As lovely as it is to be quite well known amongst friends and family as being the one who can ‘make stuff’, it does sometimes make me feel duty bound to always give homemade presents, and to feel a little guilty if I can’t find the time. Father’s Day this year was a perfect example of this. For the last month or so I have been engraving hammers for other daddies and granddads, making great homemade gifts for strangers, yet I found myself a few days before the big day itself walking round the super market looking at the same mugs and pants that come out every year. I’d just been so busy I hadn’t given any thought to my husband and his present.
It was whilst holding a pair of super dad pants that I remembered cards and presents we would always make as kids for our mum and dad, and how much more they had loved those, and suddenly shop brought just wasn’t going to cut it. So I went home and had a think about something simple I could have a go with Meg, which would serve as a keepsake. Salt dough came to mind, as Meg loves play dough, and this variety is perfect to give as a gift because it hardens and can be kept forever. It also takes barely any ingredients and I knew I had the basics already in the house.
So, as has become tradition, here is Meg showing you what you need.
- 2 cups of plain flour
- 1 cup of salt (because you use a lot, the cheaper the better)
- 3/4 cup of boiling water
- a large bowl
- measuring cups
- acrylic paint
- glitter glue
- marker pens or thin brushes for writing
1. Measure out 1 cup of salt. If you don’t have measuring cups, a normal mug would be fine, so long as you use the same one for each measurement.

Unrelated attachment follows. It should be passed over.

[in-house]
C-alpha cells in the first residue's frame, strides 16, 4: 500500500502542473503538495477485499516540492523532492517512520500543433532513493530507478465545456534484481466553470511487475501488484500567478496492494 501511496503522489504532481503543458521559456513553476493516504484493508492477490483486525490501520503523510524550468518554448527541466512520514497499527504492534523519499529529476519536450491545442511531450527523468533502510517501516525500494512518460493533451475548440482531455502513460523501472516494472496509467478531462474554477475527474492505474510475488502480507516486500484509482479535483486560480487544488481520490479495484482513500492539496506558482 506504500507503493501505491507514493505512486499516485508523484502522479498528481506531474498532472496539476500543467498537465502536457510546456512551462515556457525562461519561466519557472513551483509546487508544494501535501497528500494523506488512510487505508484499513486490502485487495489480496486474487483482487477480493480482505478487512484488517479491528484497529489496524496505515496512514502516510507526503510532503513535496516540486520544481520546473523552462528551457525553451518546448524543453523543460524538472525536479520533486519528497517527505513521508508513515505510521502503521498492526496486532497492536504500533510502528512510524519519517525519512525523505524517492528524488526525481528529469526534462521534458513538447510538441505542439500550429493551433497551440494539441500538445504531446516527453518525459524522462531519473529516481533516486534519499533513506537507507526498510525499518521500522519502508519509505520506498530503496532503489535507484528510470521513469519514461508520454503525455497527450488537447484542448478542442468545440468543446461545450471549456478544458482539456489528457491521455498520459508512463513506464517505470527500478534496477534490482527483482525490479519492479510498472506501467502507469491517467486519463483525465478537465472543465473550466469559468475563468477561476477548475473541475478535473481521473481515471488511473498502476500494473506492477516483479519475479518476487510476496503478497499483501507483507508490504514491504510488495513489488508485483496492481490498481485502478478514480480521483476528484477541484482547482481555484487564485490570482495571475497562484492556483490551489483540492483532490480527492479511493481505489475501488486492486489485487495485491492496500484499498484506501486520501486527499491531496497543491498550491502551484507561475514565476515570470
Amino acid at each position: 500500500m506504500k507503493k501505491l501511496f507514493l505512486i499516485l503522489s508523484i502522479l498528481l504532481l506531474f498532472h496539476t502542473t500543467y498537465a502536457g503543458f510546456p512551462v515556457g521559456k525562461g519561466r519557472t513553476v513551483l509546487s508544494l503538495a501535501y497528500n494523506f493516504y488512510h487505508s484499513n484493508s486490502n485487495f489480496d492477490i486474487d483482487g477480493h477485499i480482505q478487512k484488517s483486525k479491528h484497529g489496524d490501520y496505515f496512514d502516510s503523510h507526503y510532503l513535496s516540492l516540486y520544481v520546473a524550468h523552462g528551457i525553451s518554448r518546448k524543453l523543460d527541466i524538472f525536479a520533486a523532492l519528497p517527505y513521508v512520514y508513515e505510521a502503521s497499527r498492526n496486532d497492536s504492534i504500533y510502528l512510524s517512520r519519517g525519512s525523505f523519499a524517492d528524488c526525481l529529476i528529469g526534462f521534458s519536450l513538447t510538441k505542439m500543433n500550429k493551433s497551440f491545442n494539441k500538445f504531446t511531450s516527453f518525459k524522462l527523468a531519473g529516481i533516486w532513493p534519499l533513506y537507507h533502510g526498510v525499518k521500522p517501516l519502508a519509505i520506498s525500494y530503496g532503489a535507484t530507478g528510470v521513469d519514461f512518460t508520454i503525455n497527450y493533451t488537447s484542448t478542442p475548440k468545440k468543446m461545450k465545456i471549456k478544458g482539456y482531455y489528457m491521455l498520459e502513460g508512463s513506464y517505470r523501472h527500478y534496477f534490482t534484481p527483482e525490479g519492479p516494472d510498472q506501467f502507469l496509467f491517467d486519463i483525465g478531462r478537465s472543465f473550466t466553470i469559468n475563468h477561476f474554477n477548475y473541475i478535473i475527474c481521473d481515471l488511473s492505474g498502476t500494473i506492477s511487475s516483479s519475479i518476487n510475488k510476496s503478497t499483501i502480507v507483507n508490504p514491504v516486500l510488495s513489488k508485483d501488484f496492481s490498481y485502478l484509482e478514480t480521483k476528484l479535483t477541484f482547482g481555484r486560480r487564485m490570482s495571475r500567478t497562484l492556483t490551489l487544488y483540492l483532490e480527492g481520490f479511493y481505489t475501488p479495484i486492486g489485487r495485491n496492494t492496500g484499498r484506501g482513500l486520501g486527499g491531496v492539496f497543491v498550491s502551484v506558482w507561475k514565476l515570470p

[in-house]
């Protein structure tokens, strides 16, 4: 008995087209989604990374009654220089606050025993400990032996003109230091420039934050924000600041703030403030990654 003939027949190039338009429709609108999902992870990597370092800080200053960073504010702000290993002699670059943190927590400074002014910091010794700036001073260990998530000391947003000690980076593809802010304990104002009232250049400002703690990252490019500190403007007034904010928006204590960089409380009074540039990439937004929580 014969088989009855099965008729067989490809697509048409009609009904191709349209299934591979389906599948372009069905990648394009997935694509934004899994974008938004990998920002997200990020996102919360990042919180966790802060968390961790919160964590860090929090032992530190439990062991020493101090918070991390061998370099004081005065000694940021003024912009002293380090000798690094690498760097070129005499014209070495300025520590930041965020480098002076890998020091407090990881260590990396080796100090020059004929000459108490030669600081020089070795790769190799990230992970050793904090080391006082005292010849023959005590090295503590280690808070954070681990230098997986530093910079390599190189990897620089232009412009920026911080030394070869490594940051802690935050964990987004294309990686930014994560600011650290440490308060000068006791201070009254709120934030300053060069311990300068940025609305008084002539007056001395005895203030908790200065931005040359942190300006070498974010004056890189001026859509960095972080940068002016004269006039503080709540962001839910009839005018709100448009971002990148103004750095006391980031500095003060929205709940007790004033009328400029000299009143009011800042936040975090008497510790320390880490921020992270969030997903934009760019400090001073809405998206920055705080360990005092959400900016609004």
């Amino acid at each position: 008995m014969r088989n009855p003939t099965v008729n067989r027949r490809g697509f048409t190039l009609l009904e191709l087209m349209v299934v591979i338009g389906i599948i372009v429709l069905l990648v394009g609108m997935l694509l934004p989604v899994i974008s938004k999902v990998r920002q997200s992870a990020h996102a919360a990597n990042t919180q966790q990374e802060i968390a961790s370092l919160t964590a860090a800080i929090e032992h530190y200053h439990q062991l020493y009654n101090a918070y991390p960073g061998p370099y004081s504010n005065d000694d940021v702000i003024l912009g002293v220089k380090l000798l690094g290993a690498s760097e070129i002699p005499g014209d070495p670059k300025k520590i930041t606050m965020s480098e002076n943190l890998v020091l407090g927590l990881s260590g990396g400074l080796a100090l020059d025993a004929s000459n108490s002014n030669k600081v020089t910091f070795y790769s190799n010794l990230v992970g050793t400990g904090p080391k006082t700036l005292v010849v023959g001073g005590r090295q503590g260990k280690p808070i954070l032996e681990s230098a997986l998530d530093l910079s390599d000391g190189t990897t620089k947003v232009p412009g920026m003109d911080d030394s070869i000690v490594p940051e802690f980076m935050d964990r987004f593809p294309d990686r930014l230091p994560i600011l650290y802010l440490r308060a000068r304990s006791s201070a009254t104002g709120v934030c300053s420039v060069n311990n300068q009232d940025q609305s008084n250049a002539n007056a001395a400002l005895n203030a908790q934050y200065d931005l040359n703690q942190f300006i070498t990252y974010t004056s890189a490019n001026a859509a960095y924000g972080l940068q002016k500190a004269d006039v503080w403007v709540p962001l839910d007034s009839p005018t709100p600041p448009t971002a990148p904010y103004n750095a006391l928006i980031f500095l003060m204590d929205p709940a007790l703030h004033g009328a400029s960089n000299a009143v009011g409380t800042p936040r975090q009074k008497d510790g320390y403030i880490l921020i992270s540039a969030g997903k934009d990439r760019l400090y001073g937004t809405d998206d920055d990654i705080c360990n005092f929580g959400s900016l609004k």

2. Measure two cups of flour into the bowl with the salt.
3. Add the boiling water slowly, stirring continuously. We didn’t use all of the water because it formed a firm dough before it was finished, so keep checking the consistency.
4. We treated the dough a bit like a bread dough, adding flour to the table before kneading, and then rolling out with a rolling bin. (Just don’t let your children think they can try eating it, it is very, very salty!)
5. Use shape cutters to cut out the shapes you would like. These are great for smaller kids who can’t yet make their own models which resemble anything. Meg is still at the stage where lumps of random dough are meant to be cats, dogs, bananas, etc!
6. Use whatever you have to hand to make holes in your shapes so you can thread ribbon through to hang, or just to give your shape some purpose when it is finished. We used a screw driver, but we did make the holes too small when it came to threading, so make sure you make the hole plenty big enough.
7. Another really good idea to do with younger children is to do thumb, finger or hand prints to keep memories of their little hands! I loved this idea, two thumb prints pushed next to each other to make a heart, which you then cut around with a knife. Once finished, I sprayed these silver so it looked almost like jewellery. I added ribbon to these too, but I think these would make lovely necklaces for Mother’s Day.
8. You can also make something useful! A little pot for daddy’s change and pocket bits. We rolled out the dough, and then laid it over a bowl, before gently pushing it into the shape of the bowl.
9. Use a knife to cut of the excess dough, and neaten up the edges. Meg then wanted to add her thumb print again, so I held the bowl whilst she did thumb prints all around the edge. Then you get to add some cheesy wording! (See the final result in the end pictures!)
10. The next bit was quite difficult! The dough bowl needs to be eased out of the bowl. I have since realised that I should have lined the bowl with cling film, and it would have been easy to pop out, so top tip there!
11. When your works of art are all finished, pop them on a baking tray and let them dry naturally for a few hours, or over night of you have time. The dough should then go in the oven at 120 degrees for three hours, so it becomes completely solid.
12. Next is the fun bit! Painting and decorating your creations! We used daddy’s favourite colours (apparantly these are pink and brown!) Meg used block colours, and then I added some writing, but if your children are older, they might want to experiment with colours and pictures. The writing was painted on by hand, but if you were less confident, a permanent marker pen would do the same job.
And voila! You have some beautiful items for almost no money, and who doesn’t love a homemade gift!